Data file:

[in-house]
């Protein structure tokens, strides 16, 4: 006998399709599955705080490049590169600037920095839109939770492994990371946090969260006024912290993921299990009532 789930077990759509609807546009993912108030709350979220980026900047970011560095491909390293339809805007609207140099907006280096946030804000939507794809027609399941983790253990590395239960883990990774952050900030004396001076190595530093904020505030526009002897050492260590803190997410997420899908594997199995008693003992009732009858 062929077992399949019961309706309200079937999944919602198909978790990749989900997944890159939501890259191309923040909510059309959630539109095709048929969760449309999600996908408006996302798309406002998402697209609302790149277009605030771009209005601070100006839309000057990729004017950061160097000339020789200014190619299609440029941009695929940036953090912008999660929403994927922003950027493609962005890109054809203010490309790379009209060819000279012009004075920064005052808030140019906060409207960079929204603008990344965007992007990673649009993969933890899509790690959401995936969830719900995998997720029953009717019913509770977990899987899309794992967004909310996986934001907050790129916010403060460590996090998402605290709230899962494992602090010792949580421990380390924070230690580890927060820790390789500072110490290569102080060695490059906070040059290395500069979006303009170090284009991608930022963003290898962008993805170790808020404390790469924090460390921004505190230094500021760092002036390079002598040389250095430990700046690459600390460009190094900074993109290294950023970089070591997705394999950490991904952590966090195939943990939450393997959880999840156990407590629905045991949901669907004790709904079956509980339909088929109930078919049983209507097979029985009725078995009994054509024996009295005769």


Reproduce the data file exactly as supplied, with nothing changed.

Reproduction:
[in-house]
């Protein structure tokens, strides 16, 4: 006998399709599955705080490049590169600037920095839109939770492994990371946090969260006024912290993921299990009532 789930077990759509609807546009993912108030709350979220980026900047970011560095491909390293339809805007609207140099907006280096946030804000939507794809027609399941983790253990590395239960883990990774952050900030004396001076190595530093904020505030526009002897050492260590803190997410997420899908594997199995008693003992009732009858 062929077992399949019961309706309200079937999944919602198909978790990749989900997944890159939501890259191309923040909510059309959630539109095709048929969760449309999600996908408006996302798309406002998402697209609302790149277009605030771009209005601070100006839309000057990729004017950061160097000339020789200014190619299609440029941009695929940036953090912008999660929403994927922003950027493609962005890109054809203010490309790379009209060819000279012009004075920064005052808030140019906060409207960079929204603008990344965007992007990673649009993969933890899509790690959401995936969830719900995998997720029953009717019913509770977990899987899309794992967004909310996986934001907050790129916010403060460590996090998402605290709230899962494992602090010792949580421990380390924070230690580890927060820790390789500072110490290569102080060695490059906070040059290395500069979006303009170090284009991608930022963003290898962008993805170790808020404390790469924090460390921004505190230094500021760092002036390079002598040389250095430990700046690459600390460009190094900074993109290294950023970089070591997705394999950490991904952590966090195939943990939450393997959880999840156990407590629905045991949901669907004790709904079956509980339909088929109930078919049983209507097979029985009725078995009994054509024996009295005769």